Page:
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Construction, Housing - 4 min read

What Defines an Eco-Friendly House?

Jason Hook

Head of Sales and Marketing

May 20, 2016 3:00:00 PM

Eco-friendly and sustainable housing has been a hot topic in property development over the past couple of years. As new advancements in “green” technologies emerge, businesses and consumers alike are transforming their properties to be more environmentally-friendly. 19% of all Australian households have solar panels or solar water heaters installed, according to the Australian Bureau of Statistics (ABS). What’s more astonishing about this statistic, is that just three years ago, only five percent of households had rooftop solar panels. However, while there’s been an increase in solar energy consumption over the years, there’s still a significant percentage of the population who aren’t “in the know” about what it means to be green.

What does “eco-friendly” mean?

The term “eco-friendly” literally means “not environmentally harmful” according to Merriam-Webster, and its first known use was in 1989; although the term “environmentally friendly” is older, dating back to 1971. Most commonly used when referring to products that contribute to green living and other sustainable practices, eco-friendly products also prevent pollution in the land, air and water. 


What practices are environmentally friendly?

Eco-friendly also refers to the practices that make someone more conscious about how he or she absorbs natural resources. Daily habits including using less water, gas and electricity are common examples of ways that anyone can contribute to a greener environment.

For example, keeping lights off during the day when there’s plenty of natural sunlight, or turning off the thermostat when it’s cool outside, are ways to cut energy costs and develop a “green thumb”. They key to make more of the natural resources you have by using less or being mindful of how you consume them. Businesses can also institute similar practices by employing recycle and waste-reduction programs, or using sustainable building materials, such as solar-thermal cladding or bioplastics made from discarded shrimp shells.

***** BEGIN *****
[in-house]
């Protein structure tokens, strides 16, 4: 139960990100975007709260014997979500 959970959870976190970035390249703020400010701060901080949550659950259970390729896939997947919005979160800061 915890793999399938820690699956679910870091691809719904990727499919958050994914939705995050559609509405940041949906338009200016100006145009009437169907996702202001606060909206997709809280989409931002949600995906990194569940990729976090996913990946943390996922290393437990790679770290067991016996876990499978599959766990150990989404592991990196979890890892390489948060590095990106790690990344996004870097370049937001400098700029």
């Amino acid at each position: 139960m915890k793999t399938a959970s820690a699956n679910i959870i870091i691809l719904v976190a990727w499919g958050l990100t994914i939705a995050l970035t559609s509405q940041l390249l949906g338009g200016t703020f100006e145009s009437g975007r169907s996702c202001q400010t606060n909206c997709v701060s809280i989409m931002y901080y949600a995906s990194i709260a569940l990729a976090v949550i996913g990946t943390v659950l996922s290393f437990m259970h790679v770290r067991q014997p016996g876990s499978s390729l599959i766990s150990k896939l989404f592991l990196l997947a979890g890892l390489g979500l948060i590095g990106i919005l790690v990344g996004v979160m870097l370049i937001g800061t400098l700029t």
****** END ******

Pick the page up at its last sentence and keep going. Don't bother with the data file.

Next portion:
Which features make up a “green” house?

Organic ingredients, materials that grow without toxic pesticides or herbicides or products made from recycled products containing glass, wood, metal or plastic are some of the most common types of eco features. Biodegradable products break down through natural decomposition making it less harmful to the ecosystem, and recycled products just make environmental common sense. Why throw out something you can repurpose into something else for a lot less than it would usually cost you?

Other features include wind power systems, low-flow water fixtures, energy-efficient lighting, and veggie-based insulation, like paint made from soy or carpeting made from corn, as seen in the Inhabitat infographic below:


How can construction of these properties be eco-friendly? 

The types of materials that you use for constructing a property isn't the only way to be environmentally conscious. Methods such as using software for paperless estimating instead of paper statements lets you scale back on printed materials, especially when you have to make adjustments and/or write up new quotes. Other options that make a construction site more green include technologies such as the Halo Light, which has a rechargeable lithium-ion battery that provides 12 hours of power, so you use less electricity on site. 

So if you haven’t adopted a green thumb, consider the ways you can. And next time you’re planning on building property, contemplate this: does it make good eco-friendly and economic sense to “go green”? If so, then build it (with your ecosystem in mind).


12 tips to building eco-friendly

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